National Roundup

North Dakota
Flight attendant charged in fake bomb threat signs plea deal

BISMARCK, N.D. (AP) - A flight attendant accused of making bogus bomb threats on two Skywest flights in 2015 has signed a plea deal to avoid trial, but that could send him to prison for decades.

Twenty-three-year-old Justin Cox-Sever, of Tempe, Arizona, is accused of calling in fake bomb threats on a flight from Charlottesville, Virginia, to Chicago, and on a flight from Minneapolis to Dickinson, North Dakota.

Both flights made emergency landings. No one was hurt.

The plea agreement calls for Cox-Sever to plead guilty to four of the five charges against him related to interfering with an aircraft. Prosecutors will drop a fifth count, reducing the potential maximum prison sentence from 70 years to 50 years.

The plea deal was filed Saturday. It still needs the approval of a federal judge.

Uncle of boy killed over ­birthday cake gets 10 years

HAGERSTOWN, Md. (AP) - The uncle of a 9-year-old boy who was fatally beaten over a missing piece of birthday cake has been sentenced to 10 years imprisonment for handcuffing him to a chair and watching the mother's boyfriend pummel the boy senseless.

Twenty-five-year-old Jacob Barajas apologized at the hearing Monday in Hagerstown. He says he lived in fear of the boyfriend, Robert Wilson, who's serving 30 years for second-degree murder in the July 2015 death of Jack Garcia.

Barajas eventually called paramedics to the apartment where they all lived, but the mother, Oriana Garcia, sent the ambulance away. She'll be sentenced March 31 for first-degree child abuse resulting in death.

Barajas pleaded guilty in September to first-degree child abuse resulting in severe physical injury.

The judge suspended another 10 years of prison time.

Police officer pleads not guilty in Philando Castile shooting

ST. PAUL, Minn. (AP) - A Minnesota police officer has pleaded not guilty to manslaughter and other charges in the July shooting death of a black man.

St. Anthony Officer Jeronimo Yanez entered his plea Monday in a brief hearing. Ramsey County District Judge William Leary III set a May 30 trial date.

Prosecutors say Yanez shot 32-year-old Philando Castile during a July 6 traffic stop after Castile told him he was armed. Castile's girlfriend was in the car and streamed the shooting's aftermath live on Facebook. Authorities later discovered Castile had a permit to carry a weapon.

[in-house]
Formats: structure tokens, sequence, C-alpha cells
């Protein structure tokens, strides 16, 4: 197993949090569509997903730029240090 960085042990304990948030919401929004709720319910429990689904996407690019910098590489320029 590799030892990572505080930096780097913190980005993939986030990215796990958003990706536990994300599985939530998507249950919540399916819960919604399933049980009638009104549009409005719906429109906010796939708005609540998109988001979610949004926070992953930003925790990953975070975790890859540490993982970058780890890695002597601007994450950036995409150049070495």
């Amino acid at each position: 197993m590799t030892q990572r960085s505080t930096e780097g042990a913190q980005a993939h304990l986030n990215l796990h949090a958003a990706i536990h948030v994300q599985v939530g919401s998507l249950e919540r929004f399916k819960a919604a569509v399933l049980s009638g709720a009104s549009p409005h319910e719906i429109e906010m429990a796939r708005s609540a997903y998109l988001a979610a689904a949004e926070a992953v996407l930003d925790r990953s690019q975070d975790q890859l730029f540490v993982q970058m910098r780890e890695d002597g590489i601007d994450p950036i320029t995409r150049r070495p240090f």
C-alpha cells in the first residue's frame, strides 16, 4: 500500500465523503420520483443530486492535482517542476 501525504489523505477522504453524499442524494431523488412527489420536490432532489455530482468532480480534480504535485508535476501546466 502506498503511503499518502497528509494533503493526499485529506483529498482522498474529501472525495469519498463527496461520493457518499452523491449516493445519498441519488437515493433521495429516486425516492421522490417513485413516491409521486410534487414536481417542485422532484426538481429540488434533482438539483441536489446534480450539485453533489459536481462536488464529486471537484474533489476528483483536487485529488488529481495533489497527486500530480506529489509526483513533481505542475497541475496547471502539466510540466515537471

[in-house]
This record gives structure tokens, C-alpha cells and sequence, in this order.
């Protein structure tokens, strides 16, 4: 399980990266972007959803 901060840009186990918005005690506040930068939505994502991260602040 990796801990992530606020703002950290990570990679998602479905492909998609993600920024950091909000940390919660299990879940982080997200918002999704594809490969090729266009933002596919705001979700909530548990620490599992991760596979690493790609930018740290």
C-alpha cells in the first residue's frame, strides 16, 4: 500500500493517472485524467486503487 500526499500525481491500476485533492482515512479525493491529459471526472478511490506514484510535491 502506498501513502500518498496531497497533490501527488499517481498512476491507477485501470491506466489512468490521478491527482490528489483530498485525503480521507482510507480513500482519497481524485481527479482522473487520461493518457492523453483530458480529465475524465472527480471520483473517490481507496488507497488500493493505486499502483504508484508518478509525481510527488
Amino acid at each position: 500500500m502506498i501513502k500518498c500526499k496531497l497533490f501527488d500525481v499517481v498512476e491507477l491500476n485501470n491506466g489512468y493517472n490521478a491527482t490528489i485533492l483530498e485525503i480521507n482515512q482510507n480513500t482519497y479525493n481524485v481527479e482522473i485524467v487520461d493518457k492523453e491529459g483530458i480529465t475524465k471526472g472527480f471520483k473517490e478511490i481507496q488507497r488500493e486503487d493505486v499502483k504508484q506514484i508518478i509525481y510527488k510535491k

Attorneys for Yanez, who is Latino, have argued that their client feared for his life and had no choice but to shoot Castile.

Police: Teen charged with capital murder of child found dead

OZARK, Ala. (AP) - Police say a 19-year-old has been charged with capital murder in the death of a 2-month-old child in southeastern Alabama.

News media reports that Jaylin Jamal Toles was arrested after Dale County Sheriff's deputies responded to a call about an unresponsive child about 1:40 a.m. Saturday. The child was taken to Dale Medical Center, where the child was pronounced dead.

Ozark Police say Toles was charged due to the evidence and witness statements.

The child's body will be sent to the Alabama Department of Forensic Sciences for further investigation. Police have not released information about the relationship between the child and the suspect.

Modesto agrees to settle lawsuit, then plaintiff dies

MODESTO, Calif. (AP) - A city in Northern California has agreed to pay nearly $750,000 to settle a lawsuit, but the plaintiff is now dead.

The Modesto Bee reports that Patricia Mugrauer sued Modesto last year after a police officer entered her home without a warrant and pushed her. Mugrauer, a disabled senior, fell and broke her hip.

The lawsuit was settled for $745,651.01 plus legal costs, but the 69-year-old Mugrauer died on Jan. 26, a week after the settlement.

One of her attorneys, Sanjay Schmidt, says Modesto still owes the money to Mugrauer's estate.

Blake Loebs, the lead attorney representing the city, says the city's lawyers have looked at the effect Mugrauer's death has on the case. He declined to comment further, saying some issues have not been resolved.

Historically black colleges lawsuit has cost millions

BALTIMORE (AP) - A long-running dispute involving Maryland's historically black colleges has cost the Maryland Higher Education Commission millions.

The Baltimore Sun reports the commission has spent more than $2.2 million defending itself in the lawsuit, according to records provided to the paper under a Public Information Act request. The paper reports that about $925,000 went to law firm Venable LLP and $1.3 million to Zuckerman Spaeder LLP.

Advocates for the state's historically black colleges sued Maryland more than a decade ago, accusing the state of running a segregated university system.

Advocates argue that marquee academic programs at well-funded, traditionally white public universities erode similar programs at historically black colleges. They've called for some of the programs to be transferred to the historically black schools.

A trial on remedies began last month.

Mother of slain teen urges judge to reverse ruling

LITTLE ROCK, Ark. (AP) - A Little Rock woman whose son was killed by a police officer who was later fired and charged with manslaughter wants a federal judge to reconsider a ruling dismissing the city and a former police chief from her wrongful death lawsuit.

The Arkansas Democrat-Gazette reports Sylvia Perkins, mother of 15-year-old Bobby Moore, says the Jan. 27 ruling did not seem to adequately address documents she filed in the case.

U.S. District Judge Brian Miller dismissed the city of Little Rock and retired city police chief Stuart Thomas, leaving former officer Josh Hastings as the sole defendant.

Bobby Moore was shot and killed by Hastings about 5:30 a.m. Aug. 12, 2012, in a parking lot outside and apartment building. Hastings was tried twice but never convicted on a manslaughter charge.

Published: Tue, Feb 28, 2017